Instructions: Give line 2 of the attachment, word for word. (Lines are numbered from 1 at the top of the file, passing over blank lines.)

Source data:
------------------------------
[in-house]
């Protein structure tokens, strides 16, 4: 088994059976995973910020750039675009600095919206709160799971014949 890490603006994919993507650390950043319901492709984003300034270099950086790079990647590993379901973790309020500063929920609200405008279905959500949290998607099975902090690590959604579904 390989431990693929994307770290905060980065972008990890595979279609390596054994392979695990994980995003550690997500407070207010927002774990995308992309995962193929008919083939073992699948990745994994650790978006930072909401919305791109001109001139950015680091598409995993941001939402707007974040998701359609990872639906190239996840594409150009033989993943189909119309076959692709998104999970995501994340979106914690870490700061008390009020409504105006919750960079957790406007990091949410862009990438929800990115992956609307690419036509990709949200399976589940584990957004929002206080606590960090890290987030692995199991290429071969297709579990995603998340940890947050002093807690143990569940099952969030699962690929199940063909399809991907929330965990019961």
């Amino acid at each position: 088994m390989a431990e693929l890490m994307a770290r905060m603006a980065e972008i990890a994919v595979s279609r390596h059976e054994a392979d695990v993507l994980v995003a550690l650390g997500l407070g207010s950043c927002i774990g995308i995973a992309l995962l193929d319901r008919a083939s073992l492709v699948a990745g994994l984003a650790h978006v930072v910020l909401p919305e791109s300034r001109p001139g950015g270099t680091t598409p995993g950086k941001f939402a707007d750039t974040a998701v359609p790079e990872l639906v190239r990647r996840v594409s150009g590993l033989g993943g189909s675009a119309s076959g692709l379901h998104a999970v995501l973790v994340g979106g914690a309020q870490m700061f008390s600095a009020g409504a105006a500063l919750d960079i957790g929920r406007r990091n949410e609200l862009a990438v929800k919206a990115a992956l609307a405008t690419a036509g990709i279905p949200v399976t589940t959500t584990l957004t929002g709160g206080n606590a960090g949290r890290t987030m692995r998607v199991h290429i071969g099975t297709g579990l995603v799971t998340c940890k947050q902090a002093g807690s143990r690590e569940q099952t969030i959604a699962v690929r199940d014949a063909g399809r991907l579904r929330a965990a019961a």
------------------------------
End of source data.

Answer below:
């Protein structure tokens, strides 16, 4: 088994059976995973910020750039675009600095919206709160799971014949 890490603006994919993507650390950043319901492709984003300034270099950086790079990647590993379901973790309020500063929920609200405008279905959500949290998607099975902090690590959604579904 390989431990693929994307770290905060980065972008990890595979279609390596054994392979695990994980995003550690997500407070207010927002774990995308992309995962193929008919083939073992699948990745994994650790978006930072909401919305791109001109001139950015680091598409995993941001939402707007974040998701359609990872639906190239996840594409150009033989993943189909119309076959692709998104999970995501994340979106914690870490700061008390009020409504105006919750960079957790406007990091949410862009990438929800990115992956609307690419036509990709949200399976589940584990957004929002206080606590960090890290987030692995199991290429071969297709579990995603998340940890947050002093807690143990569940099952969030699962690929199940063909399809991907929330965990019961």